Having boundaries is an important part of your mental health and relationships in general. Many times client's struggle with boundaries, they struggle with being able to ask something of someone. Boundaries are NOT about punishing someone, they are about SELF-LOVE. When we have boundaries we are showing an act of love towards ourselves. With toxic people and high conflict personalities, we NEED to have boundaries to protect ourselves, our peace, and our safety. Boundaries will look different depending on the context and relationship you are in. A high conflict employer might warrant a boundary that you will not check your email after work hours. For a high conflict sibling, the boundaries might expand to include other methods of communication, or even language that is used. For example, "I will not tolerate being called names, therefore, if you call me names, this conversation is over." Boundaries are really hard and confusing for some clients, especially when finding the line between what is too porous or too rigid. However, boundary work is so important. It is one of the things I address most often with clients in abusive situations or when navigating relationships with high conflict personalities. To be completely honest, there is no way to have a safe and emotionally healthy relationship with a high conflict personality if you do not have boundaries. Keeping in mind, high conflict personalities can be boundary trespassers. This can make establishing and reinforcing boundaries really difficult for anyone who is trying to establish a healthy status quo. Depending on who you are establishing boundaries with, this can be a lengthy, emotionally challenging process for yourself. Having support from loving friends or family and/or professional support around boundary setting is integral to maintaining self care through this process. If you are having troubles getting started, nuancing or maintaining boundaries, I highly recommend contacting a professional counsellor/mental health therapist, who has experience in psychologically abusive relationships and/or working with clients who are involved with high conflict personalities.






 

Document As Much As You Can


I always recommend that clients document conversations that they have with people who are baiting them into conflict. There are two purposes for this. Firstly, it helps the client process the events that they are experiencing. Writing helps the brain filter information and make sense of it. It helps us organize what just happened and assign our thoughts and emotions to what just happened. It also helps the client remember what they experienced. When subjected to chronic psychological abuse or in high conflict- traumatic situations, clients can lose touch with their own realities. Clients can become disoriented with the narrative the high conflict person is trying to sell to them, which will almost always run the lines of- "this is not my fault, it is your fault, somehow." Being able to review arguments that did happen, how you felt in those moments, is a factual reminder that you were not wrong, you were not overreacting, you were not misunderstanding, when it is called into question later. Secondly, documentation can provide useful to establish patterns of behavior, provide evidence when needed, and to help clients recall the information verbatim, if needed later. This can be helpful if allegations are made, if the allegations are escalated to legal proceedings, or in your own therapeutic sessions. Some clients choose to record interactions with the respective partners as a means to protect themselves, though I do not specifically recommend audio and/or video recording because of scope of practice, some clients feel it is necessary for their cases and safety.




 


Leave If You Can


If the situation is escalating to where you feel physically or emotionally unsafe and it is possible to do so, leave. Get out of the situation. You do not have to stay if you feel it is within your best interest to not. Many clients look at me perplexed, like I just gave them permission to leave the situation, but you have always had permission. You are allowed to disengage completely and remove yourself from situations which are not safe. This is not stone-walling, this is setting a physical and emotional boundary. If you cannot remove yourself completely, remove yourself as best you can by going into another room, or taking space within your environment to the best that you can. This may be locking the bathroom door and not responding back at the continued baiting. As you can see, leaving combines both disengagement and boundary setting mentioned above. Of course, if there is any threat of physical violence phone 911 or your local authorities.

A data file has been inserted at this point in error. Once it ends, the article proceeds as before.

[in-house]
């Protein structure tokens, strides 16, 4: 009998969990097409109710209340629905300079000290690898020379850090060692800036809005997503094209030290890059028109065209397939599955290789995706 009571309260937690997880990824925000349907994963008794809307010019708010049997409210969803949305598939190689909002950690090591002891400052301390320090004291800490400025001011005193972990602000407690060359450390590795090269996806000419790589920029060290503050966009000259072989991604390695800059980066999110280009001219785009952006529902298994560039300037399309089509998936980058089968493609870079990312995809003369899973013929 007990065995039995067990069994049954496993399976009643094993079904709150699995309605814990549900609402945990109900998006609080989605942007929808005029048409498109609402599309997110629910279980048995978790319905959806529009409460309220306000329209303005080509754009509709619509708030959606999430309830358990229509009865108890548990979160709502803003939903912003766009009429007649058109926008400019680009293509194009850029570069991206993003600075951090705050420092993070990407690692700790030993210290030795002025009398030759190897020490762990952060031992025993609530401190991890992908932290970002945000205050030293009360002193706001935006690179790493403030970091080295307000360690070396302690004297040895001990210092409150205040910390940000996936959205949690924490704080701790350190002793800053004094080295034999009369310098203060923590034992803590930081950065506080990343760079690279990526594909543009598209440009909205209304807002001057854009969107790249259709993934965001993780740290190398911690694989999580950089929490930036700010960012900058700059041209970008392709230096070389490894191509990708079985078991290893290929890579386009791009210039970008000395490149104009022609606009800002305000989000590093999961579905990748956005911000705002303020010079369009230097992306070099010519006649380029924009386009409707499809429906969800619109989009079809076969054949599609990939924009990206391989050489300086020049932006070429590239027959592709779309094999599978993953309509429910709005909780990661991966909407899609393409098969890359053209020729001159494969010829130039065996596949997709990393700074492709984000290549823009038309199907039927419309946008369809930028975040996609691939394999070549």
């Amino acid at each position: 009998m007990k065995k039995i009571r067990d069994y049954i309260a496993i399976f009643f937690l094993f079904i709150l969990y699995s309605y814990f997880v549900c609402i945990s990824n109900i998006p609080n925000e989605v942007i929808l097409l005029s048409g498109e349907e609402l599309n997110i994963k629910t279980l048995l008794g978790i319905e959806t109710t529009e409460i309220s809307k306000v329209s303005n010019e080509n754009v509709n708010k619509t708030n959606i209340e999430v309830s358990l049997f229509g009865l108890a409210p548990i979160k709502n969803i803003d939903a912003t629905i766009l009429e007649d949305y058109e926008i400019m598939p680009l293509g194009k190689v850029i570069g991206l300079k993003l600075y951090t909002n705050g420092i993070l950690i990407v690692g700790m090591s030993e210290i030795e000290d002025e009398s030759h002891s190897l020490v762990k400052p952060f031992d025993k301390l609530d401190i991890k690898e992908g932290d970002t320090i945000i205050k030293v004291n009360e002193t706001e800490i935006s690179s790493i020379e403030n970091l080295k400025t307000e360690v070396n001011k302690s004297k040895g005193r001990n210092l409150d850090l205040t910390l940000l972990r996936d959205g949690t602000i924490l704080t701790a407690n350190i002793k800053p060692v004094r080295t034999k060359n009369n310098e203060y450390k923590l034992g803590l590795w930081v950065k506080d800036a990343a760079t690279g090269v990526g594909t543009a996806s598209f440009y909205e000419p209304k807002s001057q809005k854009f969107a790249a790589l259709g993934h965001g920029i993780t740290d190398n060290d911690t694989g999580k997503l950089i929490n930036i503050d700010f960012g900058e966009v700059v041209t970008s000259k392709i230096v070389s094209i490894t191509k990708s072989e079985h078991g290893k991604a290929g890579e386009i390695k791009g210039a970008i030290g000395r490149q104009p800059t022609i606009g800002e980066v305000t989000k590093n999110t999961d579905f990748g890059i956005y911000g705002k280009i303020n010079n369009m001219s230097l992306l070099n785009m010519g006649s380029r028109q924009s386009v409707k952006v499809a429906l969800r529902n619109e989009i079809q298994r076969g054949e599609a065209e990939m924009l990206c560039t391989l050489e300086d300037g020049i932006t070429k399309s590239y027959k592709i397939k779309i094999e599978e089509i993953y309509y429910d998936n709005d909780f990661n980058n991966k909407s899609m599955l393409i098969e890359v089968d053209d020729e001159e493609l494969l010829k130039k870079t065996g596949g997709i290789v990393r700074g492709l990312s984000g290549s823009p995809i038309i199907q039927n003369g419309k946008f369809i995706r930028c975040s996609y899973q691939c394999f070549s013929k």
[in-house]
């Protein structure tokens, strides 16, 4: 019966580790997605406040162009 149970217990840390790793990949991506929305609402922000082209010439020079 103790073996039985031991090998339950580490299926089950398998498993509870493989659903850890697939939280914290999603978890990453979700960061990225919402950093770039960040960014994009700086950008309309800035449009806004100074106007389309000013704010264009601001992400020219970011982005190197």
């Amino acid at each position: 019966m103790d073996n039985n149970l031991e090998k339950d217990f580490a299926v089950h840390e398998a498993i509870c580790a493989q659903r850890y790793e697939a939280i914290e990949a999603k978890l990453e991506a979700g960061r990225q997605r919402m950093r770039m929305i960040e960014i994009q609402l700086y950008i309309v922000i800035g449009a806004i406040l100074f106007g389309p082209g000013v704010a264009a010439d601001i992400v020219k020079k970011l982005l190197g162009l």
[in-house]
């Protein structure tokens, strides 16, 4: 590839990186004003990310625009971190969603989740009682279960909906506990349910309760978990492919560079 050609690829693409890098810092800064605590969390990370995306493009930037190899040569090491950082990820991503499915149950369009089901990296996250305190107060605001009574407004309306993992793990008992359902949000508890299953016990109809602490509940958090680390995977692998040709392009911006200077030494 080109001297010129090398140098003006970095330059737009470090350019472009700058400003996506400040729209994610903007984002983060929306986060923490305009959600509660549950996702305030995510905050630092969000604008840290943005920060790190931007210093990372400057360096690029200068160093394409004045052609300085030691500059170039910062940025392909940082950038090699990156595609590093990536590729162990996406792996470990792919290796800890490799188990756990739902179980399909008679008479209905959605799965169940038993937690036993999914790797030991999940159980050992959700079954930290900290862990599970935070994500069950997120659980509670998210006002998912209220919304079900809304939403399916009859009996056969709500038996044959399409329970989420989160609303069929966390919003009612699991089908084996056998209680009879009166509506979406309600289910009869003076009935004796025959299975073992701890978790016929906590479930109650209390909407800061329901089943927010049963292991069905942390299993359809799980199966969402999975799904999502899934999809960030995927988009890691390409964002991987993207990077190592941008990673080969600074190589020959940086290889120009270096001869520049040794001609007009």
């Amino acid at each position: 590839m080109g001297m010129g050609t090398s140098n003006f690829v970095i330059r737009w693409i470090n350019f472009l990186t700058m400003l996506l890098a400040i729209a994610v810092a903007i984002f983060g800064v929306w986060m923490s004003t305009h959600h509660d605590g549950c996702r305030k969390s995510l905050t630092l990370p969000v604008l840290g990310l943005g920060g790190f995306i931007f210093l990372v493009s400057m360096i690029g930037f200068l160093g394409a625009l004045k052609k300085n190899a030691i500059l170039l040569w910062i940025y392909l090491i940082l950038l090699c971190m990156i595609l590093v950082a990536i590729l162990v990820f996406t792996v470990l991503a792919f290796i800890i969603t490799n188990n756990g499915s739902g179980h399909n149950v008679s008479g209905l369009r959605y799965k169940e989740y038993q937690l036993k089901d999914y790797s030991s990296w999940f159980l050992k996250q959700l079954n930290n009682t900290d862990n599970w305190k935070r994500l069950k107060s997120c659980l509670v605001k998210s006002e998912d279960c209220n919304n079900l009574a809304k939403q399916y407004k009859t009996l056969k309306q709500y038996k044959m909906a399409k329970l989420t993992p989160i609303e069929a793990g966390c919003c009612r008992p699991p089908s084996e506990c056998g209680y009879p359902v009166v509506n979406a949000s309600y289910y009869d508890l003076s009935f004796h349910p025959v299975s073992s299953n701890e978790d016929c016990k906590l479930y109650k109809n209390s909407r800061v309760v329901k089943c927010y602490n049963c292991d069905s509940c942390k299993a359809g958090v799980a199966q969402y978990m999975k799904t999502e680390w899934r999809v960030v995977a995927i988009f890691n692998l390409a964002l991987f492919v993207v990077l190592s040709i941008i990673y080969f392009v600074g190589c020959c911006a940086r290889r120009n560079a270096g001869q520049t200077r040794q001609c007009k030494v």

Have A Safety Plan


For all my clients, in all my consultations and in all the workshops that I teach, we ALWAYS go over safety planning with the clients/clinicians. Anytime there is abuse happening, regardless of whether physical abuse is currently absent, I encourage clients to have a safety plan. Safety planning is about making sure that if things take a step over the line and there is now an immediate risk to your safety, there is a pre-established plan. Even though research shows that there are many abusive situations that involve solely emotional or psychological abuse where physical abuse is not present, if there is any abuse happening, there is a risk of escalation. If you are involved in a relationship of this nature, I highly recommend that you seek professional therapy to have someone a) know of your situation, and b) help you create boundaries and a safety plan. Your safety plan should include trusted people or a person that you can message that will get you help, in case you are unable to do so yourself. This is something that is predetermined and discussed. For example, many of my clients have safety words or phrases that they text to their parent(s) or a trusted friend, which means "call the police now, this is not a drill." For some, safety planning, may include having emergency funding in place, whether that's through friends or family, through a credit card that is not kept that their immediate house or cash that is kept in a to-go bag. The plan can also include a safe place that you would go should you need to leave immediately. It can also include things like, where you keep your personal journal (especially if you are documenting incidents) or other important documents. For some, their plan includes a recent consultation with a lawyer to discuss next steps should they have to leave immediately and there are children involved or things like assets involved. Safety plans are also very nuanced and influenced by the situation and level of threat/escalation of the situation, so tailoring the plan to your situation is important (i.e. not everyone is going to have a to-go bag or be consulting with a lawyer).




 

To summarize, there are ways that you can engage in conflict with a high conflict personality that can minimize damage to yourself and help to keep you more safe. Being a grey rock that practices the art disengagement and boundaries when necessary. Remove yourself and take space if things escalate or feel unsafe to you in any way and establish your own safety plan that hopefully, you will not have to ever use. Work with your own therapist or professional counsellor that can help minimize the impact from any traumatic events and psychological abuse tactics that are occurring.